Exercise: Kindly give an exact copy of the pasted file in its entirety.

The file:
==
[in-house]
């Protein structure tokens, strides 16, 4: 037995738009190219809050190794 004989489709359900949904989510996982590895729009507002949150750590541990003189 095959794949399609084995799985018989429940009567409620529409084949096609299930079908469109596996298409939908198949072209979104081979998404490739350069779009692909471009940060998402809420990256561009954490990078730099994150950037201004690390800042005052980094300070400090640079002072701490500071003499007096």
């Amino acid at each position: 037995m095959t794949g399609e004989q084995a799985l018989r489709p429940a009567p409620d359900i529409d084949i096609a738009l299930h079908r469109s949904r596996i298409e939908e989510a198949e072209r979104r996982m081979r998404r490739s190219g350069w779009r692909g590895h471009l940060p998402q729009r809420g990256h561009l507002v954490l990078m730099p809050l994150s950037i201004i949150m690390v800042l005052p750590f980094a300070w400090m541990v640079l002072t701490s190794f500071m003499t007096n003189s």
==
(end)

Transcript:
[in-house]
């Protein structure tokens, strides 16, 4: 037995738009190219809050190794 004989489709359900949904989510996982590895729009507002949150750590541990003189 095959794949399609084995799985018989429940009567409620529409084949096609299930079908469109596996298409939908198949072209979104081979998404490739350069779009692909471009940060998402809420990256561009954490990078730099994150950037201004690390800042005052980094300070400090640079002072701490500071003499007096």
């Amino acid at each position: 037995m095959t794949g399609e004989q084995a799985l018989r489709p429940a009567p409620d359900i529409d084949i096609a738009l299930h079908r469109s949904r596996i298409e939908e989510a198949e072209r979104r996982m081979r998404r490739s190219g350069w779009r692909g590895h471009l940060p998402q729009r809420g990256h561009l507002v954490l990078m730099p809050l994150s950037i201004i949150m690390v800042l005052p750590f980094a300070w400090m541990v640079l002072t701490s190794f500071m003499t007096n003189s």